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Baltimore County Now - News You Can Use

Baltimore County Now

Stay informed of what's happening in Baltimore County.
Keyword: emergency preparedness

by Mark Hubbard
Baltimore County Director of Homeland Security and Emergency Management

For many, September means back-to-school, Fall festivals, and football. For emergency managers, it also means National Emergency Preparedness month or an opportunity to raise awareness about the community-wide threats we face that can make life inconvenient or even a bit dangerous.

As I write this article, we are watching the tropics for the typical hurricane season storms that brew and march across the Atlantic ocean. With a little luck, we hope for a quiet season but we all know that weather is one of our most typical hazards. Just a few months ago, the unexpected derecho storm of June 29 illustrated the impact on our daily lives. Days without power in the middle of Summer heat is not a pleasant situation and can even be deadly.

So what can you do? Preparedness is a team sport consisting of emergency managers and planners, government and volunteer first responders, and businesses and citizens throughout Baltimore County. Weathering the storm can be much easier with some simple steps to plan for prolonged power outages. Generally, having a battery operated portable radio and flashlights as well as storing a gallon of water per person, per day, for three days will help you get through most events. You can lean much more by visiting our web site at: Here you will find preparedness tips and access to our Twitter feed for updates during emergencies. Also, links to the Federal Emergency Management Agency provide planning help for citizens and businesses. When weather or other emergencies do strike, Baltimore County emergency managers provide updates on Twitter @BACOEmergency.

One last thought; Baltimore County officials are actively participating with other Baltimore area governments to work with utility companies to improve storm response to severe power outages and improve communications during the response phase so emergency response teams can better direct efforts to help those communities most severely affected. Please stay tuned for more on this as the meetings progress. And from this emergency manager, thank you for being resilient after the June 29 storms. Despite severe damage and power loss, in my opinion, citizens and communities were better prepared than ever to manage the event. It proves that personal planning works so keep up the good work.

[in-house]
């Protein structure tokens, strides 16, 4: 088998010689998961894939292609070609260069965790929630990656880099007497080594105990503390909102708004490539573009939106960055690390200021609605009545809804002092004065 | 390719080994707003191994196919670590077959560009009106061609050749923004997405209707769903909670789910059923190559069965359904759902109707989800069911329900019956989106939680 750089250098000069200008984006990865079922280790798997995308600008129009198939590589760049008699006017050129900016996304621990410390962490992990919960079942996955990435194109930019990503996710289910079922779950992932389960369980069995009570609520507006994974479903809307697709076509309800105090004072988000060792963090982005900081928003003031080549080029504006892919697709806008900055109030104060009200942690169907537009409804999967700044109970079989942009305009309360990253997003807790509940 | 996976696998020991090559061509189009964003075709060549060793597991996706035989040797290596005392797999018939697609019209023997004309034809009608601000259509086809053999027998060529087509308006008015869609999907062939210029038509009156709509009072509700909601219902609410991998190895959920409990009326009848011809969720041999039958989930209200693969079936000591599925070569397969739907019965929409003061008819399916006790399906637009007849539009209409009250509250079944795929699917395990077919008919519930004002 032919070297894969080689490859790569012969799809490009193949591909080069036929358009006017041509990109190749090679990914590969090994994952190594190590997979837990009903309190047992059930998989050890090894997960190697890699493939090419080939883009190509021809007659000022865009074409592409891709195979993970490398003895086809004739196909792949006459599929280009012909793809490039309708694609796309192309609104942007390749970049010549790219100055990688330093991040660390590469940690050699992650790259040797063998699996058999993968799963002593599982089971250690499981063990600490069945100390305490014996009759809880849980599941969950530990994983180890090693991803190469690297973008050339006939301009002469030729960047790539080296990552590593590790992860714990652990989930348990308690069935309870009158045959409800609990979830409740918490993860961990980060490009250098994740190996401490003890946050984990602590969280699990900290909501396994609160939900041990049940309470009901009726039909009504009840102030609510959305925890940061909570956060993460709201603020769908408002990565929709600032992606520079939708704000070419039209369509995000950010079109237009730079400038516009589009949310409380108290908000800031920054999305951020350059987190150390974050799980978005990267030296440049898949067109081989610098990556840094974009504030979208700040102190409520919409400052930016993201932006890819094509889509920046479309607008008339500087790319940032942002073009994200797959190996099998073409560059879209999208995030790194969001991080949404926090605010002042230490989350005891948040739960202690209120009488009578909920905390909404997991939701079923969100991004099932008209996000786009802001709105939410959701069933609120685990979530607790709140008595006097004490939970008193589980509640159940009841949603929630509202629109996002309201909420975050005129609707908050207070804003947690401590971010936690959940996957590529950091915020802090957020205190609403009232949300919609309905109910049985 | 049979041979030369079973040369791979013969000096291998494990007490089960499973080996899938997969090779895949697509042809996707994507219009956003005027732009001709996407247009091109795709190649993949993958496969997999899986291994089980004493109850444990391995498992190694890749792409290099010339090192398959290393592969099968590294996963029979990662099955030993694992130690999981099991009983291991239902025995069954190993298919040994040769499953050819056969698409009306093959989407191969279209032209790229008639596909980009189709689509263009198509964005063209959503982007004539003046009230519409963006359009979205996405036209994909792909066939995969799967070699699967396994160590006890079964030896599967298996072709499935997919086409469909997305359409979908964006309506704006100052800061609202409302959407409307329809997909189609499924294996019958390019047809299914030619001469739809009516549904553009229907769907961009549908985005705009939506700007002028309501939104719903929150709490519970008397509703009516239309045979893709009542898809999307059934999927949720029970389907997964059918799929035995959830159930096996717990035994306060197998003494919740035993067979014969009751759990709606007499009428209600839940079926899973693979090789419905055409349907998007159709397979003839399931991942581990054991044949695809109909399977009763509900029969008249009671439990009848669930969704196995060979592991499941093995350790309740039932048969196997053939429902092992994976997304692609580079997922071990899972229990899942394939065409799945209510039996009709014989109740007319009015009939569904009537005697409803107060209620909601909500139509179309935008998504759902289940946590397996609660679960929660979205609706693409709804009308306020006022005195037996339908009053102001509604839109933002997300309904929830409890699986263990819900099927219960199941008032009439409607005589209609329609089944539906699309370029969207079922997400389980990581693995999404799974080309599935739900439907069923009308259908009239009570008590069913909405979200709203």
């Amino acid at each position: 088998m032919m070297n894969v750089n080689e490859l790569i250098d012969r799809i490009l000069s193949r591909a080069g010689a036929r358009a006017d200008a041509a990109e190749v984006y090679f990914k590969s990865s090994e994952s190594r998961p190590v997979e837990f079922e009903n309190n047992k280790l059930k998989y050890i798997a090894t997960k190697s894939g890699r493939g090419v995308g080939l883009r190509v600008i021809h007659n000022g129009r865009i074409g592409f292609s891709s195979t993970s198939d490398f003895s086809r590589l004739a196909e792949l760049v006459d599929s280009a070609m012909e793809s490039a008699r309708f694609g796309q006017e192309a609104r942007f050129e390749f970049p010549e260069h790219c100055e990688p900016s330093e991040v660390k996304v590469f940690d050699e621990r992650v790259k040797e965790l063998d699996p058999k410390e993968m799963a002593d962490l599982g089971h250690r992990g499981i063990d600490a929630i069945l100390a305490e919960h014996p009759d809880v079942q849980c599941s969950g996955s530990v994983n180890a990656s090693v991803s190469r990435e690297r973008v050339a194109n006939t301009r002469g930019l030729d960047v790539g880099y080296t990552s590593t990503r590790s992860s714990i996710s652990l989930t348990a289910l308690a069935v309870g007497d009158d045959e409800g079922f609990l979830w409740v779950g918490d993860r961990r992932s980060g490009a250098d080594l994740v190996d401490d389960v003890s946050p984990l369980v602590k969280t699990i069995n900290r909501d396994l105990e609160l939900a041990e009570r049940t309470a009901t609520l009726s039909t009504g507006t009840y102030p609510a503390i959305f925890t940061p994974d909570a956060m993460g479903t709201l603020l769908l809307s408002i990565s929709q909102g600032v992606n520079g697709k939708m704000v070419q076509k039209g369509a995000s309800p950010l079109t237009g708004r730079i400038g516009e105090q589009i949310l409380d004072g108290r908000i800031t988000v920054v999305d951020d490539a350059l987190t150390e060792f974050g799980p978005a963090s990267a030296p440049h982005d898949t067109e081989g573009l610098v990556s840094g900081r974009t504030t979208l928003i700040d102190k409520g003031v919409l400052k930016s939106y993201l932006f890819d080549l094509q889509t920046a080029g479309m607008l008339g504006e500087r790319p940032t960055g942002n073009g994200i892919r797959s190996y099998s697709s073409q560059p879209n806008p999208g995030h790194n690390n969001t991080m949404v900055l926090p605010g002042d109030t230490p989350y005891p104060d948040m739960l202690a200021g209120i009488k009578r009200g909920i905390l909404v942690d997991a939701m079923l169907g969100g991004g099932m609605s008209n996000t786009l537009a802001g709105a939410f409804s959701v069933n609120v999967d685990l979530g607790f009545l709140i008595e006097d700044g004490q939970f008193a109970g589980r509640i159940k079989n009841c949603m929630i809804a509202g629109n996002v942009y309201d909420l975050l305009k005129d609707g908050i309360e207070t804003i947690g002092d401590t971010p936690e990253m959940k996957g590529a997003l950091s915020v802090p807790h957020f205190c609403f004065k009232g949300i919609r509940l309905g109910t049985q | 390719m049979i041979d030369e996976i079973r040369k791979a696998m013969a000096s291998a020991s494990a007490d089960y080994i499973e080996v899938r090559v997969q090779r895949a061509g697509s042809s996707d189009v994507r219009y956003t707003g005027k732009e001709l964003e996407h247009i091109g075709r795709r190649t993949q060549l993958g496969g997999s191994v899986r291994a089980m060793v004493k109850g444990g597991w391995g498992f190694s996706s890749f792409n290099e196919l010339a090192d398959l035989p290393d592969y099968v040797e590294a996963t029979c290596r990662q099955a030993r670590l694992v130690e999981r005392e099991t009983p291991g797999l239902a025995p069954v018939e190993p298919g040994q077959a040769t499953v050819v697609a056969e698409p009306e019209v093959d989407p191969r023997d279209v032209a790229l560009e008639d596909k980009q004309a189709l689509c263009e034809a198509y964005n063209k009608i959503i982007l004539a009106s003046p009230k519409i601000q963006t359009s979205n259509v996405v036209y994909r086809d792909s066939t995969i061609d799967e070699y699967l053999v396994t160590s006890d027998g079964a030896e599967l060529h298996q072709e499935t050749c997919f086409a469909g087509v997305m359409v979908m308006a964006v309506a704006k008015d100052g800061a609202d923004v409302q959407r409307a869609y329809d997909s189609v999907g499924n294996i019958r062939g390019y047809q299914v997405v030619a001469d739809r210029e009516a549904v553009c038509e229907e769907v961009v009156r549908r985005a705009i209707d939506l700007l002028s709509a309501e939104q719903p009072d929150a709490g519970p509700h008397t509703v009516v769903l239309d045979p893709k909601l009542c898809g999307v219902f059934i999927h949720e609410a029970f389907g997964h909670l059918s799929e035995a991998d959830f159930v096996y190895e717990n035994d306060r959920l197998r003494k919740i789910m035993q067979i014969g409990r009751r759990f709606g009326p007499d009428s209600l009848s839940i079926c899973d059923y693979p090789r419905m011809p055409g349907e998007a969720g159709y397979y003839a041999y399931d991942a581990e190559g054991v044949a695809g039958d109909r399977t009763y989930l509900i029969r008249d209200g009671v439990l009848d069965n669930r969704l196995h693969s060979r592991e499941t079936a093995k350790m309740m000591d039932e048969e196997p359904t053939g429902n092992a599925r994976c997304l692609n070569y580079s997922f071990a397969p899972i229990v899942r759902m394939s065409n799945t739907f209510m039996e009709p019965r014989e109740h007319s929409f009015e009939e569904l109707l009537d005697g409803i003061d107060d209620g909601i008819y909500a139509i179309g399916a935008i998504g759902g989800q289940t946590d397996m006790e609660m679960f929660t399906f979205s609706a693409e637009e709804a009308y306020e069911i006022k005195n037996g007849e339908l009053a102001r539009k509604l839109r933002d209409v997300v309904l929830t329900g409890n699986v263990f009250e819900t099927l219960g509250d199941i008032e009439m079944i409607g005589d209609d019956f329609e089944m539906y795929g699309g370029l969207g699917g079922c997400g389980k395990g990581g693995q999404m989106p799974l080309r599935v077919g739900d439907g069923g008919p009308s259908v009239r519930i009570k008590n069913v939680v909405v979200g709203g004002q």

Scenes from Hurricane Isabel

by Mark Hubbard

 Director of the Baltimore County Office of Homeland Security and Emergency Management

Ready? Set? Good!
That's the theme for personal preparedness when it comes to planning and being ready in the event of a local community or countywide emergency.  Several years ago, emergency management agencies throughout the Baltimore region developed the “Ready? Set” Good!” campaign as a way to spread the word that every household is responsible for disaster preparedness.

As you may know, June 1 is the start of hurricane season. And, of course, spring and summer weather increases the risk of severe storms. These storms often cause power loss, local flooding, or other community specific problems.  Navigating the recovery process can be much easier if you take a few steps to prepare.
Don't laugh, but in my garage you will find a 30-gallon trash can filled with water.  Why? Because in the event of a water outage, I need a ready supply of non-potable water to flush toilets.

Generally, you should have the following emergency supplies available: a gallon of drinking water, per person, per day, for three days; a battery-operated flashlight (kept within reach); and a battery-operated portable radio.  This simple kit will ease the pain of the first three days in the event of a prolonged power outage.

Many people also have portable generators, but you must be extremely careful to avoid the possibility of carbon monoxide fumes entering your home. Always operate generators outdoors and at least 15 feet from the home.
So here's your homework: Try to go three days without turning on a light switch or any electrical appliance and don't use the faucet.  See my point?  It's not fun.
To learn more about preparedness tips and plans, visit the Emergency Management web page at

Have a safe and happy summer season, and let's hope for a calm hurricane season.

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